Higher differentials generate more spin, higher launch angle, and easier on the arm. Starting low and working your way up you will find there is a loss of control at some point. For me playing Gut/poly that is somewhere around 4-5lbs that I lose control on the serve, return of serve, attacking the mid court ball and first volley. 2-3lbs is perfect for me in the RF97. Personal preference and different for many players.
So, the gut/poly tension difference question is a good one. I think that it surely depends on the feel that you want, and the cross string that you are using (more stiff, or more comfy).
Right now, I have settled at 58lbs mains (various), and 48lbs crosses (PRCW). That seems to work well for the moment. I got here by not wanting the poly to be higher than 48. And i kept increasing the gut to tame the power. Not sure i would go higher at this stage.
Oh, and I pre-stretch the PRCW (10% on my stringer's auto setting) to try and hold it at 48lbs for longer.
This is the reason we see a great number of people stringing gut/poly at the same tension. Lowering the overall tension to avoid the stiffness right off the stringer and the string bed plays better longer. Normally I string a 3lb differential but notice a difference going to even a 2lb differential in terms of string bed stiffness. If you want gut/poly to last longer string the same tension with a smooth poly with the best tension maintenance you can find. Then string mains and crosses at a lower tension.
Ex: RF97 57/54-59/56
Have a friend who plays Gut/poly at 52/52 in the RF and gets much more longevity than I do using differentials.
I got a Strike 18x20 to experiment with, the stringer strung it 52x51 (VS 1.25xALU 1.20). I usually use a 4# differential (52x48) but the stringer said that the new grommets would settle, so this would be better. 1st time out it felt like crap... seriously, bad enough that had i not purchased the racquet I'd probably not have hit with it again. Luckily, I tried it again after it sat for a few days and it felt great, and has for 10+ hours so far. I attributed the suckage to the string bed being locked up until the ALU lost some tension and created some differential, but what do I know? Is this 'break in' typical in no/low differential gut/poly setups? Does the longevity warrant the 'break in'?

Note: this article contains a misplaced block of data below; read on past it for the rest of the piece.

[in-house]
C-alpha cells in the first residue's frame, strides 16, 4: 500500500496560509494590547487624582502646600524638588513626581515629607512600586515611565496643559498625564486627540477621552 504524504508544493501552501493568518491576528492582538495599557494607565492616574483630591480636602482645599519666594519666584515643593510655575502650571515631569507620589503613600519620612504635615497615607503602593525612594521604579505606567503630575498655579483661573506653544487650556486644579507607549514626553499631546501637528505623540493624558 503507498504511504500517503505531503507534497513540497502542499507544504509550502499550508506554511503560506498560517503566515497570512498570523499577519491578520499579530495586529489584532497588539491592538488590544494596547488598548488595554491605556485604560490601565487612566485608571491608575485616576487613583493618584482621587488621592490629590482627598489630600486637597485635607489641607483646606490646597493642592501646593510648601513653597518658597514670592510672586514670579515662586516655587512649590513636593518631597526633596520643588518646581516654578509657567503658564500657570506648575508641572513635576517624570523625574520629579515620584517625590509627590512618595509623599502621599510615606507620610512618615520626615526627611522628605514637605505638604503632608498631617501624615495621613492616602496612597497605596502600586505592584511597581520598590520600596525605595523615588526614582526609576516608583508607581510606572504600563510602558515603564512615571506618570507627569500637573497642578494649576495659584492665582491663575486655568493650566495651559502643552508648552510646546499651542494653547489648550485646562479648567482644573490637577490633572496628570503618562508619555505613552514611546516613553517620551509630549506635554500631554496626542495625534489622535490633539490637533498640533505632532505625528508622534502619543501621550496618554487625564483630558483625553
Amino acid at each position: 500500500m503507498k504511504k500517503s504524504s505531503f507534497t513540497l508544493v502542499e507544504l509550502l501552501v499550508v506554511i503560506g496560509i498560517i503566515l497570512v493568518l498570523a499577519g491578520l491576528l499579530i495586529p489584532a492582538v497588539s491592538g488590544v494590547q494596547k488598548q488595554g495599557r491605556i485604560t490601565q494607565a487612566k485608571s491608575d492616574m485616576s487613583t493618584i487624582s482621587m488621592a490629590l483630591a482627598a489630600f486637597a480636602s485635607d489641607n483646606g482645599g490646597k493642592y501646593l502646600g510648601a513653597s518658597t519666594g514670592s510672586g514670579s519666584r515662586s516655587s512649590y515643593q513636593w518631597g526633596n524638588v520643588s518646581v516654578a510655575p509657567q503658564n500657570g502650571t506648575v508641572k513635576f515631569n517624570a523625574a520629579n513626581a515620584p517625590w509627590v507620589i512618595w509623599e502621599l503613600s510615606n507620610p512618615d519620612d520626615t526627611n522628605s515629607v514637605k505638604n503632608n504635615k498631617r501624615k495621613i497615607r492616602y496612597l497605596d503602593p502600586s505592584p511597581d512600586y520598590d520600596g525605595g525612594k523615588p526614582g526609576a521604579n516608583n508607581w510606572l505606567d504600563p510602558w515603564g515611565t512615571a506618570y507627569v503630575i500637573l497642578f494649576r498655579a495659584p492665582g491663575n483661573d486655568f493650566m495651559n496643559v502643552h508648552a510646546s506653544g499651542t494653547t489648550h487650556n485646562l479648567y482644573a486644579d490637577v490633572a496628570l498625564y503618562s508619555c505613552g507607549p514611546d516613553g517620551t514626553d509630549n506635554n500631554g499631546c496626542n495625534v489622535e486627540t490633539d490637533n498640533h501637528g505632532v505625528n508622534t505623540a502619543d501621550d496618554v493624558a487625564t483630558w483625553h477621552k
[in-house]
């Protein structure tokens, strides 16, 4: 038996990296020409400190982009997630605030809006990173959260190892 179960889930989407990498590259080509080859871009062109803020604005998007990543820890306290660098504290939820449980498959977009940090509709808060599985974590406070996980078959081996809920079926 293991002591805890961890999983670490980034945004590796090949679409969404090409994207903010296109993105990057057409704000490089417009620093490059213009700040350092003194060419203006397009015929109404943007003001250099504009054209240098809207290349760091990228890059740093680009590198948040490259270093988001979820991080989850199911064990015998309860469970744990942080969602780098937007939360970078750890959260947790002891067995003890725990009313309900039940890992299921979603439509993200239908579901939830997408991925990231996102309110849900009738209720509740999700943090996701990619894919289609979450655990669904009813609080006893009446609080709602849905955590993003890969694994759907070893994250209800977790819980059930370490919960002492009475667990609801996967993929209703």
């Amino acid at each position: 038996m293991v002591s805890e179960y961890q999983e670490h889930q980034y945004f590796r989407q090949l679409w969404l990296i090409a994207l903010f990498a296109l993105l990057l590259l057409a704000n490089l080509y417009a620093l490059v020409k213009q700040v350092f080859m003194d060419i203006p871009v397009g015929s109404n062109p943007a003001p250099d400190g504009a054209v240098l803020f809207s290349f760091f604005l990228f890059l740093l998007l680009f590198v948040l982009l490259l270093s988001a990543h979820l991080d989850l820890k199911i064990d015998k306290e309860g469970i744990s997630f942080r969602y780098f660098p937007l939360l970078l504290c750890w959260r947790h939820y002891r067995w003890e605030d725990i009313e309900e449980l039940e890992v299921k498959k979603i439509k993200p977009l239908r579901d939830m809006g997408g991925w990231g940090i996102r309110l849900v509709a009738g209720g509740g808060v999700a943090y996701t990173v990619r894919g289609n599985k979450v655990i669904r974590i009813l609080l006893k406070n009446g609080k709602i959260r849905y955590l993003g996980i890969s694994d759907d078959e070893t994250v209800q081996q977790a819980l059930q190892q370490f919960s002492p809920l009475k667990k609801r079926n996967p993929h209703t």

I'm an old school Yonex guy so I always string the crosses 5% lower no matter what. Seems to work out especially well with gut/poly hybrids. The only time I've done a higher delta was with especially stiff poly, but I never do more than 5 lbs difference.
I've got 1 set of natural gut I'm itching try out the gut/poly hybrid in but I'm getting ready to move to a new racquet and want to try a multi/poly hybrid first in order to compare two different round and slick poly's in the crosses...before I try it with the natural gut.
Wilson Revolve is one I know I want to try because it's known to be smooth and allows the multi/gut main to do its thing without notching.
What should be my 2nd smooth poly string to try out in the crosses with multi mains?
Apologies, I posted this also in Poor Man's Champion's Choice:
I used to use KB Max Power smooth crosses with gut before I got my own string machine. A friend gave me his stringer and a few sets of AlLURough. And I hate to admit it, but it's really, really nice. I've seen some folks mention that they replace the crosses a few times before the gut gives out.
Just curious, with Max Power Rough would I maybe have to change the crosses a couple times vs the three or four times you would have to with the Alu Power Rough? I don't mind restrining, just want maximum playability. KB seems much stiffer and if the only benefit is longevity, it's not worth it. Or maybe a thinner gauge with the KB, or is there another string that is rough and in the middle of the Lux and KB?